I was, and remain, a massive fan of Gary Numan. Even through the dark days of “Numa Records” where things got . . . uh . . . suspect, I remained a fan and have been absolutely thrilled with his resurgence. Splinter, his last album, is a career best. And I said that about his last album, Dead Son Rising.
Back when he was still recording under the name Tubeway Army, decent record shops were a bit thin on the ground. At least, they were in Grimsby, where I was living. I’d recorded the first few singles off John Peel, but it wasn’t until “Are ‘Friends’ Electric” came out that that I found myself able to actually buy vinyl. Shortly before its release, I’d managed to get a Saturday job at the supermarket in Keelby (Tate’s, fact fans!)
For the first time ever, I had money to spend and pretty much all of it went on records.
There were always ads in the back of NME from record shops advertising all the singles that the local record shops wouldn’t stock, so a lot of my vinyl buying was done via mail order. I spotted one that stocked the first three Tubeway Army singles and thought “Yes! I’m having those!”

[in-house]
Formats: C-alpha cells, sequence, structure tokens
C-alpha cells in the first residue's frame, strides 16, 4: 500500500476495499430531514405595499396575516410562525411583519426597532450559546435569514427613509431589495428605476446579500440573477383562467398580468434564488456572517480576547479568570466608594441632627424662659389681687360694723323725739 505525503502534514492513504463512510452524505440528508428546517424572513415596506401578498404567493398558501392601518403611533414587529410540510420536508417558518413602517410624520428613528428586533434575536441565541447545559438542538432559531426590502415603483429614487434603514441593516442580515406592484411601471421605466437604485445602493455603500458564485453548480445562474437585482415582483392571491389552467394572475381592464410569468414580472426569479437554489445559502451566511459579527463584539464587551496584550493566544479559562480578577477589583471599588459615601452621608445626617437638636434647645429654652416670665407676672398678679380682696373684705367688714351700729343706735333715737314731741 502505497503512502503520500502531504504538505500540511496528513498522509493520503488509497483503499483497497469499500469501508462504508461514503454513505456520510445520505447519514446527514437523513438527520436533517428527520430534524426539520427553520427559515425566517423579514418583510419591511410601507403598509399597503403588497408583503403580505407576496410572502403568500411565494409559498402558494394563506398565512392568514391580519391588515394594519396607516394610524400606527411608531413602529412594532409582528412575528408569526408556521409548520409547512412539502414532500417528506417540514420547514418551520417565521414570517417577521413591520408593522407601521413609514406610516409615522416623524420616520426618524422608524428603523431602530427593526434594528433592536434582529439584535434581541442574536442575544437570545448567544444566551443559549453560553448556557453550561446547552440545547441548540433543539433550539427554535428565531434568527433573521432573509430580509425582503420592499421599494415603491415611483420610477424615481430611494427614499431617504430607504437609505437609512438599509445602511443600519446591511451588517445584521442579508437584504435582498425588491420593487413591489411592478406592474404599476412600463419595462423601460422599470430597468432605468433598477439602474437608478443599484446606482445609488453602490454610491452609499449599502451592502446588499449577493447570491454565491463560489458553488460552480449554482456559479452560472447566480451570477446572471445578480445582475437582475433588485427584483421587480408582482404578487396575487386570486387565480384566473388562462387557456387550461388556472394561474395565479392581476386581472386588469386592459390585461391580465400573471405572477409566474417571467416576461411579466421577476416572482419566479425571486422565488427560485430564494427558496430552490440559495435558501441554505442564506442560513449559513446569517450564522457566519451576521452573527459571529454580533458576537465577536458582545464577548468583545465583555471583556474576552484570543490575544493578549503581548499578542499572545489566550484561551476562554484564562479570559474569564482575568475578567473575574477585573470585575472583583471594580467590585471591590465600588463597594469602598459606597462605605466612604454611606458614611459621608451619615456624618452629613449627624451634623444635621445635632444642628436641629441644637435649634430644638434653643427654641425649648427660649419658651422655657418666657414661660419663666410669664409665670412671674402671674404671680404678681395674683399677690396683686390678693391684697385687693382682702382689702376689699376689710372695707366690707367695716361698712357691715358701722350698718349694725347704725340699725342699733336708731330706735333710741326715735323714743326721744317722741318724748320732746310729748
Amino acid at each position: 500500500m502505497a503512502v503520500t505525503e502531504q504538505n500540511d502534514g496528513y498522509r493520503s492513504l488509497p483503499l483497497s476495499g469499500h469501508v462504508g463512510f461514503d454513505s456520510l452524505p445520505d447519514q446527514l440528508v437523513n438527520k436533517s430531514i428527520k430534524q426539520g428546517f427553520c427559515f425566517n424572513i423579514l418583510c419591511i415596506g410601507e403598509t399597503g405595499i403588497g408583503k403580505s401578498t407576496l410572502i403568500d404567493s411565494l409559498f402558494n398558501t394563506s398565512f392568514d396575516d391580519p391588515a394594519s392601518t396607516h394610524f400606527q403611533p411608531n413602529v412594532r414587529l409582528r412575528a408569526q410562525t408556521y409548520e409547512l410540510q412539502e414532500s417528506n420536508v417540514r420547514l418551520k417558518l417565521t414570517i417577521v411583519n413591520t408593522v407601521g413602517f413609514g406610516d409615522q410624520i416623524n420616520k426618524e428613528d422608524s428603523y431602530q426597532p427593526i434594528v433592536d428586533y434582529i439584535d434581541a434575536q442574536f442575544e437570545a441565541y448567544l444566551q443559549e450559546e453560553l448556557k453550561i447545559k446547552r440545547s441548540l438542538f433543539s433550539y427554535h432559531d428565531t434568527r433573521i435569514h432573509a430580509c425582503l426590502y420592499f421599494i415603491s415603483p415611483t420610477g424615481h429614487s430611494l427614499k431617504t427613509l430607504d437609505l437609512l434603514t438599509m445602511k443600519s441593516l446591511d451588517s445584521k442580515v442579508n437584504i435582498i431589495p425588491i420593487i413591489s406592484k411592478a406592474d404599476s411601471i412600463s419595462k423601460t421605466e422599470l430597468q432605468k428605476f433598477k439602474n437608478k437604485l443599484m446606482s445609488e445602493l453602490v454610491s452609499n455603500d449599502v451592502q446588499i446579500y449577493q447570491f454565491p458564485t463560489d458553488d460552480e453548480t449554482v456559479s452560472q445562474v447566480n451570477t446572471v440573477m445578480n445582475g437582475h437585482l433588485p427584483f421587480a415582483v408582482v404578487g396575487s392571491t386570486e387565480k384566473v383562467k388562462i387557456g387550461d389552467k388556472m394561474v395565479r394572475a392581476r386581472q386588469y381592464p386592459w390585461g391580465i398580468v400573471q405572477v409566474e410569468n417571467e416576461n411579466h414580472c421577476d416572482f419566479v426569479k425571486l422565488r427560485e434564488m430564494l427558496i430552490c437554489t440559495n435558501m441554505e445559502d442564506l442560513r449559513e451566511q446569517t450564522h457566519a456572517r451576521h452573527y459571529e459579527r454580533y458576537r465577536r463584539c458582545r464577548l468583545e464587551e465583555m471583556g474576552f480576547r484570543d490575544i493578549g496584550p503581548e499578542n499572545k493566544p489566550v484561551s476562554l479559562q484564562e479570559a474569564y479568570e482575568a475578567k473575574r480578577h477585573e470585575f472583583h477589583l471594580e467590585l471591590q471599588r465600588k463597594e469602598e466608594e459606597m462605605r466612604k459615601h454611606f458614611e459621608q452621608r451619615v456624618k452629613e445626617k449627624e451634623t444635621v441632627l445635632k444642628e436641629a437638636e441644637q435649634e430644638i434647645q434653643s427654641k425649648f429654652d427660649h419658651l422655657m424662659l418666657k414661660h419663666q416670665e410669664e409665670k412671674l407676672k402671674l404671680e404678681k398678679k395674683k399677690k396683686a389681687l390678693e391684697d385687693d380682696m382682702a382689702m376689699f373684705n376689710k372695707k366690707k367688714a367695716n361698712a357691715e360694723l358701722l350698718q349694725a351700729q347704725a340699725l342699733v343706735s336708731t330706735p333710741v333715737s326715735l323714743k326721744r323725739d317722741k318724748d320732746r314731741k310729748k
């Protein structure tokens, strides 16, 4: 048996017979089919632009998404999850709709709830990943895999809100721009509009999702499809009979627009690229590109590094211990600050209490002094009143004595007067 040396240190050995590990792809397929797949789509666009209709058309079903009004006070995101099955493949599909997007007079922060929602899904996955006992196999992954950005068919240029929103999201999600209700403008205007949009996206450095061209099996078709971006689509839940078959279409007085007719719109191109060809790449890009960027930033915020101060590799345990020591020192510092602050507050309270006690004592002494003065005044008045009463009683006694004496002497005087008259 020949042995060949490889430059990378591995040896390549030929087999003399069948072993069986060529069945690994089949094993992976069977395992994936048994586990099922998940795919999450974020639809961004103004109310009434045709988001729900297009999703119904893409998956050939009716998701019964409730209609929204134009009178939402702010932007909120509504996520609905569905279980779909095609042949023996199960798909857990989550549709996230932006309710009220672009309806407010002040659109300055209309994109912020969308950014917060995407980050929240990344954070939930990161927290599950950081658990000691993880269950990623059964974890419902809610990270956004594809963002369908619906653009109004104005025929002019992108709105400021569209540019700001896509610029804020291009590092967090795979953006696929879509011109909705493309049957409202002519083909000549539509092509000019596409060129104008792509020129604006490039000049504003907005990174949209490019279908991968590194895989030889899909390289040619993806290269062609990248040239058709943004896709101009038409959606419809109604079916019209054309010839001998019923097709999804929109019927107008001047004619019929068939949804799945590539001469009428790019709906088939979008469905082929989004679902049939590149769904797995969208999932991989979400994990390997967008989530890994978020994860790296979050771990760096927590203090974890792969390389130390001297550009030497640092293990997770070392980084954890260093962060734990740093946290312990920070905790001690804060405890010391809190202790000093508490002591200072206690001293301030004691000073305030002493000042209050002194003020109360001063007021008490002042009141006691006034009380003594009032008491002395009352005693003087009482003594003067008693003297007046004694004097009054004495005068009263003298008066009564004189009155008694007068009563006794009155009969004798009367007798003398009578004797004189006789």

So I went and bought a postal order – I didn’t have a bank account at the time – and sent it off.
Mum, dismissive of my taste in music as always, asked “What rubbish have you ordered now?”
I replied “Tubeway Army. “That’s Too Bad”, “Bombers” and “Down In The Park”.
Unfortunately, she misheard and thought I’d bought one single called, wait for this, “Two Bad Bummers* After Dark”. She went absolutely ballistic and went on a massive rant about ‘not having that filth in the house’ and ‘why would want to hang round with queers’ (she learned out why a few years later) and got herself in a right tizzy claiming she’d smash every parcel I received until she got the right one . . .
When I managed to calm her down and told her she’d misheard and then proved it by showing her the advert, there was no contrition, no apology no signs of embarrassment she just carried on as if nothing had happened, bless her.
Mums are funny things.
I love mine to bits.
*just for non-UK readers, ‘bummer’ was, at the time, popular slang for ‘gay’.